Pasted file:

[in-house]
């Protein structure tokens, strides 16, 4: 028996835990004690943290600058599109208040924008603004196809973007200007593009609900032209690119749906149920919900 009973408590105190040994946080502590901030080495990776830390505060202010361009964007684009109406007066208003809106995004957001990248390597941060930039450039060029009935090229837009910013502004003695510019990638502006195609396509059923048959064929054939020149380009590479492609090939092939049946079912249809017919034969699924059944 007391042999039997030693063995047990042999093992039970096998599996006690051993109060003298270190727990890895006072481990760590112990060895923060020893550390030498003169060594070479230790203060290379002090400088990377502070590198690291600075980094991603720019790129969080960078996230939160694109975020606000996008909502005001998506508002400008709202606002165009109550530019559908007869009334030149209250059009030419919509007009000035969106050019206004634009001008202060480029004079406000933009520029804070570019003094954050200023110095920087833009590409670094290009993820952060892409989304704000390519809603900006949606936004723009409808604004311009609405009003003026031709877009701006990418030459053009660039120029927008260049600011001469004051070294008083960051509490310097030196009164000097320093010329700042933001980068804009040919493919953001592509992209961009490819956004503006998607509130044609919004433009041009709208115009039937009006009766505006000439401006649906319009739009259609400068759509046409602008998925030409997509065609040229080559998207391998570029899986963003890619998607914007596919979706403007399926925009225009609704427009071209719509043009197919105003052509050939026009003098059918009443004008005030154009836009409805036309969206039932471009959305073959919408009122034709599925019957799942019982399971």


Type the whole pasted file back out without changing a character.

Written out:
[in-house]
């Protein structure tokens, strides 16, 4: 028996835990004690943290600058599109208040924008603004196809973007200007593009609900032209690119749906149920919900 009973408590105190040994946080502590901030080495990776830390505060202010361009964007684009109406007066208003809106995004957001990248390597941060930039450039060029009935090229837009910013502004003695510019990638502006195609396509059923048959064929054939020149380009590479492609090939092939049946079912249809017919034969699924059944 007391042999039997030693063995047990042999093992039970096998599996006690051993109060003298270190727990890895006072481990760590112990060895923060020893550390030498003169060594070479230790203060290379002090400088990377502070590198690291600075980094991603720019790129969080960078996230939160694109975020606000996008909502005001998506508002400008709202606002165009109550530019559908007869009334030149209250059009030419919509007009000035969106050019206004634009001008202060480029004079406000933009520029804070570019003094954050200023110095920087833009590409670094290009993820952060892409989304704000390519809603900006949606936004723009409808604004311009609405009003003026031709877009701006990418030459053009660039120029927008260049600011001469004051070294008083960051509490310097030196009164000097320093010329700042933001980068804009040919493919953001592509992209961009490819956004503006998607509130044609919004433009041009709208115009039937009006009766505006000439401006649906319009739009259609400068759509046409602008998925030409997509065609040229080559998207391998570029899986963003890619998607914007596919979706403007399926925009225009609704427009071209719509043009197919105003052509050939026009003098059918009443004008005030154009836009409805036309969206039932471009959305073959919408009122034709599925019957799942019982399971």